Officials with school systems and other agencies involved in the various stages of Work Ready Community designation say there are both direct and indirect benefits in participating in the initiative.
Martin County Area Technology Center Principal Martha Williams said the partnerships formed among the schools and other community groups have been “invaluable” to her, citing cooperation among her ATC, Martin County Schools, Community Action, Kentucky Educational Development Corporation, Big Sandy Community and Technical College and Adult Education, among others.
Gretchen Wetzel, curriculum, instruction and assessment specialist for Caldwell County Schools, said she is hoping to see more partnerships and mentorships between business owners and the schools as the county works on its certification. In addition, some school districts, like Caldwell County, have incorporated community service in their soft skills training for students.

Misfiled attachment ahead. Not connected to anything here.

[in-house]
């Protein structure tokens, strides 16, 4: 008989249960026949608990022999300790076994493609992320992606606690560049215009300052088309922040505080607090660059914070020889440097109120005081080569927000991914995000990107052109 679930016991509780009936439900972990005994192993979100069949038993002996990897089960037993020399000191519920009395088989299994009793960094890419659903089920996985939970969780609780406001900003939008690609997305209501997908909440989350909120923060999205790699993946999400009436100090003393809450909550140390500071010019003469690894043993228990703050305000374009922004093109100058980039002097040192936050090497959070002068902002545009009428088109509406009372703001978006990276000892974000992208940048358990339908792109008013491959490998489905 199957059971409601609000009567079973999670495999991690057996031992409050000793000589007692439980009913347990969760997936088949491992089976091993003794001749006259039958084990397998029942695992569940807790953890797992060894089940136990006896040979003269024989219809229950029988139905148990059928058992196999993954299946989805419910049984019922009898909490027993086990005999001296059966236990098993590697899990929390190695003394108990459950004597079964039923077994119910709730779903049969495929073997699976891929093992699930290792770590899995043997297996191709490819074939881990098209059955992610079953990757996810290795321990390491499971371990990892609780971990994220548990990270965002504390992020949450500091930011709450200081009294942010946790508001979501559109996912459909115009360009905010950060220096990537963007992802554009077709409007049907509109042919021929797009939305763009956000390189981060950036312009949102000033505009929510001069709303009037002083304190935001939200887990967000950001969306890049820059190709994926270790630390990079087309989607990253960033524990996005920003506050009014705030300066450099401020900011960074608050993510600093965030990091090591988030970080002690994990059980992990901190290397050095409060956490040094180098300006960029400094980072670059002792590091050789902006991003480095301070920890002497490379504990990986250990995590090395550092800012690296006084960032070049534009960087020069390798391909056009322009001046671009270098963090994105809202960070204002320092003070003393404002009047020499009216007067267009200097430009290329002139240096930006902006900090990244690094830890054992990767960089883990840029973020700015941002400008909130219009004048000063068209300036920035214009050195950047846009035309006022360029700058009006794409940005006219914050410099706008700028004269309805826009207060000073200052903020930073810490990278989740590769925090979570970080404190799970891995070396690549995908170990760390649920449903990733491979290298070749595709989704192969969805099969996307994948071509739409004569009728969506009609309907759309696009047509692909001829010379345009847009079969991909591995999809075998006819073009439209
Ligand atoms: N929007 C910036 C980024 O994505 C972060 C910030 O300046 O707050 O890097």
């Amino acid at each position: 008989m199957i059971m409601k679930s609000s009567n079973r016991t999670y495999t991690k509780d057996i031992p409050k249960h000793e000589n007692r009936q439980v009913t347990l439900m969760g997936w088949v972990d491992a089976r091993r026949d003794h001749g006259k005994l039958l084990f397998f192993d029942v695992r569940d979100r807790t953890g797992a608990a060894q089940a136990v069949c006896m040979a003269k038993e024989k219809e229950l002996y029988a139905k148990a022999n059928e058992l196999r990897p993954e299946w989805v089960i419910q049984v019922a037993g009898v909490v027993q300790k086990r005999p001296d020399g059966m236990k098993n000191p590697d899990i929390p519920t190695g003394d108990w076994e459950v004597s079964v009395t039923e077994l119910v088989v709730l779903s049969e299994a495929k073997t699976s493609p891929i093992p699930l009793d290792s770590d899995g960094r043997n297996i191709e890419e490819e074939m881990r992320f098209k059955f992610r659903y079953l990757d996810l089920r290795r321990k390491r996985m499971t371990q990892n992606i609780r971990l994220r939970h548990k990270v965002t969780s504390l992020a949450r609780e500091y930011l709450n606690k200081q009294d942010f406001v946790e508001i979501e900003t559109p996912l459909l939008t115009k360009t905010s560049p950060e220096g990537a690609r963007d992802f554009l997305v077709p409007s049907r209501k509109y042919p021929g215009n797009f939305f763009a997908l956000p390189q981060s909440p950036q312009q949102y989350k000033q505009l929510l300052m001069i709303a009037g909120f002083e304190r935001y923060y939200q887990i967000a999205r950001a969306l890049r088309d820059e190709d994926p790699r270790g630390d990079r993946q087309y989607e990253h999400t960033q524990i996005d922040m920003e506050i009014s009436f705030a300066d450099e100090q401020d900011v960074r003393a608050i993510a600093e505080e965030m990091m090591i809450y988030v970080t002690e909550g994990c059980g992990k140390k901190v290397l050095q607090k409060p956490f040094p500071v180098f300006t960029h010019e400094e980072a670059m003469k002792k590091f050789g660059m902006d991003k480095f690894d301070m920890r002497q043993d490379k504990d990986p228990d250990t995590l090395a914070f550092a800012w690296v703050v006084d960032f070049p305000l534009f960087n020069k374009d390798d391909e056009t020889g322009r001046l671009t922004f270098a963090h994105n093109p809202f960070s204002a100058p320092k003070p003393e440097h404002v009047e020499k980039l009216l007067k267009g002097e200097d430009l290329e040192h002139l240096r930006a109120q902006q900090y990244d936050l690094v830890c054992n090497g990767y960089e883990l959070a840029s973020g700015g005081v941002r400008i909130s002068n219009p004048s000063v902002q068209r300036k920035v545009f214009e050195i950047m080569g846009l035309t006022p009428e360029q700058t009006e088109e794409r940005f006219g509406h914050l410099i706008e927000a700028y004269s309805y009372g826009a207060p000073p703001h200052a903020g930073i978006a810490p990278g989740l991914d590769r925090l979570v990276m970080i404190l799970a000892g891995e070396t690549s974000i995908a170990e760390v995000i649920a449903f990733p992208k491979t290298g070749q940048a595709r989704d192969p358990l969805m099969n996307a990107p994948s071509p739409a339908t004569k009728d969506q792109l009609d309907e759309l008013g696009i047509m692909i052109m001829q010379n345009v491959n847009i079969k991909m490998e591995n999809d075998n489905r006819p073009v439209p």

This “dummy” helps students learn about their circulatory system in a health sciences class. Checking it out are Laura Bowen and Cody Fields.
In a Marshall County partnership, the district is talking with the local chamber of commerce about al-lowing the gifted and talented leadership class to participate in some activities along with the Marshall County Business Leadership Class.
Josh Tubbs, director of Kentucky Lake Economic Development in western Kentucky, pointed to the overall unifying effect of the process leading up to Work Ready certification.
“In my opinion,” he said, “the biggest benefit of the whole certification program is getting education, industry, adult education, business, small business and your community leaders sitting down at the same table and talking about what the challenges are – not only that, but what are our strengths and how do we capitalize on that and how do we tell a unified story?”